As noted, links to music selections for each lesson are provided, along with questions and things to which particular attention should be paid for each piece.

The music selections, graphics, timeline and map printouts, glossary, answer key, and other supplemental resources are all provided in the Appendix. While I see this is a very organized way to do things (e.g. all composer graphics together), I would have preferred to have some of it right within the lesson.  The lesson portion includes the reading and the student or note-taking pages.  The schedule information and hands-on instructions and printables are located elsewhere.
For the map work, students draw a color-coded line, which correlates to certain periods, from the composer to the country.
 We’ve never done a study like this and I was pleasantly surprised at how much my son seemed to enjoy it.  I had him complete the note-taking pages while I was reading, which helped him maintain focus on the material.  I thought he might not want to listen to the selections, since they are much different from his preferred music, but this was not at all the case.

For the hands-on component, we decided to use a blank spiral book, that will keep all of the composer information, in one place rather than individual folders.  I was shocked at how into the cutting, pasting, and deciding on the design he was.  Truly shocked. I am heavily considering more hands-on work in his studies.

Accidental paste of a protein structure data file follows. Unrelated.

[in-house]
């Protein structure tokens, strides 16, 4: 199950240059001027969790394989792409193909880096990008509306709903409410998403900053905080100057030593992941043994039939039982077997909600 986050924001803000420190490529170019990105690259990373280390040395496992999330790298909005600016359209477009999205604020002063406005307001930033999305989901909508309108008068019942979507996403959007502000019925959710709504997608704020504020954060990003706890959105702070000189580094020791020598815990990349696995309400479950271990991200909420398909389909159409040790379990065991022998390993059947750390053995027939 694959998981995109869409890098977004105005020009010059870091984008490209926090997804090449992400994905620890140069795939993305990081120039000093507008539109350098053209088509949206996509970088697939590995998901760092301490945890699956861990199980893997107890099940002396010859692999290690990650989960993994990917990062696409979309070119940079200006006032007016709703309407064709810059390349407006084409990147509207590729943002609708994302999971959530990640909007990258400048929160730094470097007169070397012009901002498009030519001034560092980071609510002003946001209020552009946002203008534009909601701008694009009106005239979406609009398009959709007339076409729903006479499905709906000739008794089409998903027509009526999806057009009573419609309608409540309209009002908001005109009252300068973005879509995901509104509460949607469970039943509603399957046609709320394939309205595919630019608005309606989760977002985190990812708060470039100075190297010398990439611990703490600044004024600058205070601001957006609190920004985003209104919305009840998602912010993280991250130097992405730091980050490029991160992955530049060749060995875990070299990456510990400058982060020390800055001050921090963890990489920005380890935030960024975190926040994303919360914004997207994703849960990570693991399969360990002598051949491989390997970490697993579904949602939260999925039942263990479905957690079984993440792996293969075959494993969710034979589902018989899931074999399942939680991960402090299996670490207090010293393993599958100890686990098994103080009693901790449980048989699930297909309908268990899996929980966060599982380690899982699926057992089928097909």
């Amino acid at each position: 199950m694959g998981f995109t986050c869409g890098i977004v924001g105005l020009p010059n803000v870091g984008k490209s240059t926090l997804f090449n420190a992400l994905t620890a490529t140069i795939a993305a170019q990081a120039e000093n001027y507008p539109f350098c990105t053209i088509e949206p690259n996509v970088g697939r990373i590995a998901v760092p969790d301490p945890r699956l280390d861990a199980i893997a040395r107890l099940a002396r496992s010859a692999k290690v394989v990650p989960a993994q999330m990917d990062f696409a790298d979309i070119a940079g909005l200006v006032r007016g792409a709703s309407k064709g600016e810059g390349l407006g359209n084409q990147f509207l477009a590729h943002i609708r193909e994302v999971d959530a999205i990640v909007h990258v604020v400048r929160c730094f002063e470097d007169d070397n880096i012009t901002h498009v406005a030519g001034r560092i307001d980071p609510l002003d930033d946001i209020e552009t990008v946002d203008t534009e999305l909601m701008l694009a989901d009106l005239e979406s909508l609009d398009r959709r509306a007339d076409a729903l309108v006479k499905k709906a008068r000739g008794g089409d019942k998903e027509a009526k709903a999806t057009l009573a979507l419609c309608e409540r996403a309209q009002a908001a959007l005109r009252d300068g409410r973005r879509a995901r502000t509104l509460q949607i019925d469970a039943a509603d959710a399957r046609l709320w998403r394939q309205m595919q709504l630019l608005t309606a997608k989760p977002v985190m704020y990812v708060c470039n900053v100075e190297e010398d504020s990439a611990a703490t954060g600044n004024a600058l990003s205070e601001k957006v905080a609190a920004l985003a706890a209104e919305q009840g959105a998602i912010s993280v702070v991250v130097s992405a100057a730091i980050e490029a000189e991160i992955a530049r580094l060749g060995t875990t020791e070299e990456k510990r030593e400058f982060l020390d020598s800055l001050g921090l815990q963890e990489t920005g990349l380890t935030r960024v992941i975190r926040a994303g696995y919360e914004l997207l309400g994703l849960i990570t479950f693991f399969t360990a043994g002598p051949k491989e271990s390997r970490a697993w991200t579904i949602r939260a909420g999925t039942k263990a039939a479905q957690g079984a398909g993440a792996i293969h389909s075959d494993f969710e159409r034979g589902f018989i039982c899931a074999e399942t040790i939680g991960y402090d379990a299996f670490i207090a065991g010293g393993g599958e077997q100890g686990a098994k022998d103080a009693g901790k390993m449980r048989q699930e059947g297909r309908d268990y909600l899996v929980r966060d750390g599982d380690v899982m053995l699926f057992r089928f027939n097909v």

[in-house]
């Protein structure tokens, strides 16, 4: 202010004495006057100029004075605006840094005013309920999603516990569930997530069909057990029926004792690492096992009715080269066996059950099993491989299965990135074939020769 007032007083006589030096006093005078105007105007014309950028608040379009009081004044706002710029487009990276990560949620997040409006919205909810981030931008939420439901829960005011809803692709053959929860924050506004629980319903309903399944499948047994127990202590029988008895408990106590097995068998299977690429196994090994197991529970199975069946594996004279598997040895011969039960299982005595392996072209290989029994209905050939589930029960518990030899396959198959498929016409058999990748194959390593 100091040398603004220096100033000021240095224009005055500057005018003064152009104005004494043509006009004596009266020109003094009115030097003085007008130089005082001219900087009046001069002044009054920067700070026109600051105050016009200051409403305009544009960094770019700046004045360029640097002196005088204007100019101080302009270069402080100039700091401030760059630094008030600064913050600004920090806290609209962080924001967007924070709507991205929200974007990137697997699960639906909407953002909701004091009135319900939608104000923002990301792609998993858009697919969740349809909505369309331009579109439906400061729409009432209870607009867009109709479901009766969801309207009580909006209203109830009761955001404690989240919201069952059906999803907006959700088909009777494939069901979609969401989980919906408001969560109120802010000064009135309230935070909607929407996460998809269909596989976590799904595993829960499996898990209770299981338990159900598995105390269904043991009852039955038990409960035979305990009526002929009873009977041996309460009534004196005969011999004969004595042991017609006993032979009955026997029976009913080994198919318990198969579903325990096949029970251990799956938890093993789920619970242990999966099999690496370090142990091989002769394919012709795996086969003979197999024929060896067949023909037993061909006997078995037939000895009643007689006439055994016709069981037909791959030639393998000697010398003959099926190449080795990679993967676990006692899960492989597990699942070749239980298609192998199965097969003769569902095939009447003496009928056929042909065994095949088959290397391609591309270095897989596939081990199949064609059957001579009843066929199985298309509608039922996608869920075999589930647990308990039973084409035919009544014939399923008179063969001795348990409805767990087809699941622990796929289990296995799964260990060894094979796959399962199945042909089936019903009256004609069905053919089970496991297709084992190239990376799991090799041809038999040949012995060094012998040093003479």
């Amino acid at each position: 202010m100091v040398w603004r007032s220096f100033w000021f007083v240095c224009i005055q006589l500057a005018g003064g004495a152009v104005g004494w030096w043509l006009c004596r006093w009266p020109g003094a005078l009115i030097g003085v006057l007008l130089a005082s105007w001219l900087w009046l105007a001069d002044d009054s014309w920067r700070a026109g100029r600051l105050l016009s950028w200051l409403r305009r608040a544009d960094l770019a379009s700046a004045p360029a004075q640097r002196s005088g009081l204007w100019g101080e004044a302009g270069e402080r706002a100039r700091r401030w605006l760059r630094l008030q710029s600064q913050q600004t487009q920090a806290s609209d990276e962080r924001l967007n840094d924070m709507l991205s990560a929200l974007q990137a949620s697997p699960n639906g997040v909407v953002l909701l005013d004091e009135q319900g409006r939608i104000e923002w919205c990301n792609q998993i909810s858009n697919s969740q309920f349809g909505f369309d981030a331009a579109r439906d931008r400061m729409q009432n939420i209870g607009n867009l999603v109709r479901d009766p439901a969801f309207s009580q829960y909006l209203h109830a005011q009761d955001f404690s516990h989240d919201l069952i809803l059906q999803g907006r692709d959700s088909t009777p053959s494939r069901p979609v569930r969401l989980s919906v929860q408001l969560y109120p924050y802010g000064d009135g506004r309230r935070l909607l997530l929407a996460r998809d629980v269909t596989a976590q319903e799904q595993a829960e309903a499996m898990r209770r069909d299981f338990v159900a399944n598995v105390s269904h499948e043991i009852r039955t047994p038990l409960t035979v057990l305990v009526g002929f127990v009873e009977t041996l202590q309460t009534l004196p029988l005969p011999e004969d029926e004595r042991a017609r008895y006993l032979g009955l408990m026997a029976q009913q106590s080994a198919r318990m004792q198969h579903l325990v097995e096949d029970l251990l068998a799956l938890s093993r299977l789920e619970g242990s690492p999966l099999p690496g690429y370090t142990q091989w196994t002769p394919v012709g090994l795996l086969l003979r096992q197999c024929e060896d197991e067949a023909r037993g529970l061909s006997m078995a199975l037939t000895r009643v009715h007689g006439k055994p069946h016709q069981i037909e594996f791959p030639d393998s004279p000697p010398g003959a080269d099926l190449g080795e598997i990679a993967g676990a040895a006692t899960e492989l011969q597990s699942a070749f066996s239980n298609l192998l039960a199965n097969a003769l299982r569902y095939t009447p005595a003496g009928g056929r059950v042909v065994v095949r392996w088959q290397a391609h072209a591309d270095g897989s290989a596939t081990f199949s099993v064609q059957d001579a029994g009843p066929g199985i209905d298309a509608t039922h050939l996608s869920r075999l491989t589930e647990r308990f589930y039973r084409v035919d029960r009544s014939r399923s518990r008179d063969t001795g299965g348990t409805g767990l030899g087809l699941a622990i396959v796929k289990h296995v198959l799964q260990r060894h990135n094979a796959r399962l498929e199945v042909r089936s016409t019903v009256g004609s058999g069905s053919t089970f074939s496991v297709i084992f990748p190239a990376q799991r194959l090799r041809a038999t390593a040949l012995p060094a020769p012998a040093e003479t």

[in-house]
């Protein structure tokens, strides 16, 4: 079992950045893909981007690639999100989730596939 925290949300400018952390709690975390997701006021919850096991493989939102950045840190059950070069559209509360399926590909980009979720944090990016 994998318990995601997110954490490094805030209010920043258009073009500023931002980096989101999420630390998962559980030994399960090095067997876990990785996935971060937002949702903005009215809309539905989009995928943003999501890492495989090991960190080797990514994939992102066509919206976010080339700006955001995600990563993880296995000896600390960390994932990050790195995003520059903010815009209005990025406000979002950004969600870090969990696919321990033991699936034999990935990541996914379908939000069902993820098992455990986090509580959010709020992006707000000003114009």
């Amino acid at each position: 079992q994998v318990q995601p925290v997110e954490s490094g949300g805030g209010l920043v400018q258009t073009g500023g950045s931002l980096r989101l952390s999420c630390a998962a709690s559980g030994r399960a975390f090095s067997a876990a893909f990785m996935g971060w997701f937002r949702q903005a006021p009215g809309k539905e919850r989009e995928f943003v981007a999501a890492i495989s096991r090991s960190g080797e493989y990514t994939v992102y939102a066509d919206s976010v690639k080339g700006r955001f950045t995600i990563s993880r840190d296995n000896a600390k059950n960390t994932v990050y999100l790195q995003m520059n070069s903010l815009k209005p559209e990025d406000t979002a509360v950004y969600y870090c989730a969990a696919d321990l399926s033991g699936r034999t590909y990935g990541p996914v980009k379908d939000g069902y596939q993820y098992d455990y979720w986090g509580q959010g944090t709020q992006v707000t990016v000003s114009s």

We reduced the size of the timeline and map so they would fit on one page.  Composer cards are kept in a pocket on the opposite page.  Terms, designs, mini-books and more are planned to fill in the pages. At the end of the study, the completed notebook will be a great review and memory of the study.
Overall, I thought A Young Scholar’s Guide to Composers was very nicely done and made this normally stick-to-the-3Rs mom want to branch out a bit.  It just took a snippet of our week and was extremely easy to execute with everything at my finger tips. My son has really enjoyed this study, and I have too.

 A Young Scholar’s Guide to Composers is available from Timberdoodle. Visit their website or request a free homeschool catalog to browse other products.

Disclaimer: As a part of Timberdoodle's Blogger Review Team. I was provided this product free of charge in exchange for my honest review. I have received no other compensation. I strive to give a balanced overview of each product, detailing my opinion of both pros and cons and how the product worked for my family. What works for one family may not work for another. I encourage you to research sufficiently to determine if any product will be a benefit to your homeschool.

2 comments:

Mary said...

Great review! I have had my eyes on this for a while!

Blossom said...

Thanks for suggestion of the blank spiral books. I used pocket folders but I think what you recommend would work great.
We've liked this as well. Very good point about integrating some of the appendix items into the lessons. I often forgot one or another page/resource because I forgot to look in the appendix :/